Even so, the lavafields of Askja made an impression on the men. “It was a misty, surreal place, unlike anything I’d ever seen on my travels,” Apollo 14 astronaut Edgar Mitchell later recalled. “And because we were there in the summer, the sun never set.” Armstrong joked that he was tempted to sneak a piece of limestone on to the mission and bring it back to Earth as a moon rock.
Örlygur began to collect Apollo memorabilia, tracking down artefacts on eBay and at antiques markets, allowing him to open the Exploration Museum (dedicated not just to astronauts, but also Viking and polar explorers). He got in touch with a number of the astronauts who had visited in the 60s, six of whom have now visited the museum and toured their old training grounds at Askja.
“I think it is an emotional experience for them,” Örlygur says. “You don’t get to go back to the moon, so perhaps this is the closest thing. And it’s also very emotional for their families to come here and get a sense of what it was like. Neil Armstrong’s two sons and grandchildren have visited, and I think it was very special for them.”
This week, astronaut Charlie Duke paid a visit and broke ground on what Örlygur hopes will be the site of a replica lunar module. He is collaborating with the Smithsonian in Washington, and also hopes to create a science exhibition for Icelandic children. His daughter, Anìta, is just three, but he is aware of the impact his passion for space can have on a younger generation.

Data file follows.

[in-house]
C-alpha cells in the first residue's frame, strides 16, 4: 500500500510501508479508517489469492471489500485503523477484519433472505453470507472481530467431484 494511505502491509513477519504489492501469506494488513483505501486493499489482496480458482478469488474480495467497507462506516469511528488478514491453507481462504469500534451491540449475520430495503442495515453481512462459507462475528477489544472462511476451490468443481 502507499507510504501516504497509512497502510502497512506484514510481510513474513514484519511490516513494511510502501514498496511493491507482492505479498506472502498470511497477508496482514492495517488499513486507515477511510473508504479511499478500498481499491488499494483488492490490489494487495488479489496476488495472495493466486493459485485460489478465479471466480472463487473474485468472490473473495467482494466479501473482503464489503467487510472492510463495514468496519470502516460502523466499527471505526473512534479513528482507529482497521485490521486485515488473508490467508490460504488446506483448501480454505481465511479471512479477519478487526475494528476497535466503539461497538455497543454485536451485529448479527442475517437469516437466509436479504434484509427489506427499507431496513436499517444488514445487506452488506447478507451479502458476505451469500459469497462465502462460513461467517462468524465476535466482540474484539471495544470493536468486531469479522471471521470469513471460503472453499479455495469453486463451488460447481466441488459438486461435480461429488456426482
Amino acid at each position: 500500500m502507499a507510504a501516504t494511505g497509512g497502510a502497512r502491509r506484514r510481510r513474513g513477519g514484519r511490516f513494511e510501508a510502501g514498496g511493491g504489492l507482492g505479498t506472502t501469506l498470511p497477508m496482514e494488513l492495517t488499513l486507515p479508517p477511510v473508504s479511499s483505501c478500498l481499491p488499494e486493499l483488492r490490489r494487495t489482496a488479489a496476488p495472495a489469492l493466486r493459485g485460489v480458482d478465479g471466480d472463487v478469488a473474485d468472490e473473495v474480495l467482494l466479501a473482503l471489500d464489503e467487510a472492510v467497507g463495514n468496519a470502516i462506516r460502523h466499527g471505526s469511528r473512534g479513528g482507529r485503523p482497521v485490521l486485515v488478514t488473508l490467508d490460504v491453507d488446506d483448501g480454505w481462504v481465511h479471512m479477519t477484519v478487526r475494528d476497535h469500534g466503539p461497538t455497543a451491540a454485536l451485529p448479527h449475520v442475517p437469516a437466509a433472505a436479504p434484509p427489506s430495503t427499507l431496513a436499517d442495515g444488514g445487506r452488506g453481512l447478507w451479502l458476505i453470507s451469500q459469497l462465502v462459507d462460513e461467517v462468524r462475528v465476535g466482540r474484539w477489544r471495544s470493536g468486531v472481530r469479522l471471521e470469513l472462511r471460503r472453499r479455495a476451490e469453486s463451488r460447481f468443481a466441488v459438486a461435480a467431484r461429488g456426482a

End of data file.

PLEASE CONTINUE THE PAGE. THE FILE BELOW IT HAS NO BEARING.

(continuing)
“We got the local schools involved, and now I would say we have a lot of young astro-scientists,” he says. He’s not sure the children know just how lucky they are. “It’s funny, in the US I think it’s quite a big deal if an astronaut visits your school. But here the kids are starting to take it for granted, that you get to meet someone who walked on the moon.”
While whale-watching remains the big tourist draw in Húsavík, the wider community has renewed its interest in the great space race of the 60s.
“There are quite a number of residents who are into it,” says Ormerod. “I was very grateful to Örly for introducing me to some of them – including a couple of local aurora hunters.” After a week in Iceland in terrible weather, Ormerod had almost given up on seeing the northern lights, but the brothers picked him up in their huge 4x4, with tyres the size of a person, and drove to a beach just out of town. “I was still fiddling with my head torch when they headed off down this rocky cliff – and then all of a sudden, there were the lights. It was insane. Like an alien invasion. I’m not sure you can ever capture it in a picture.”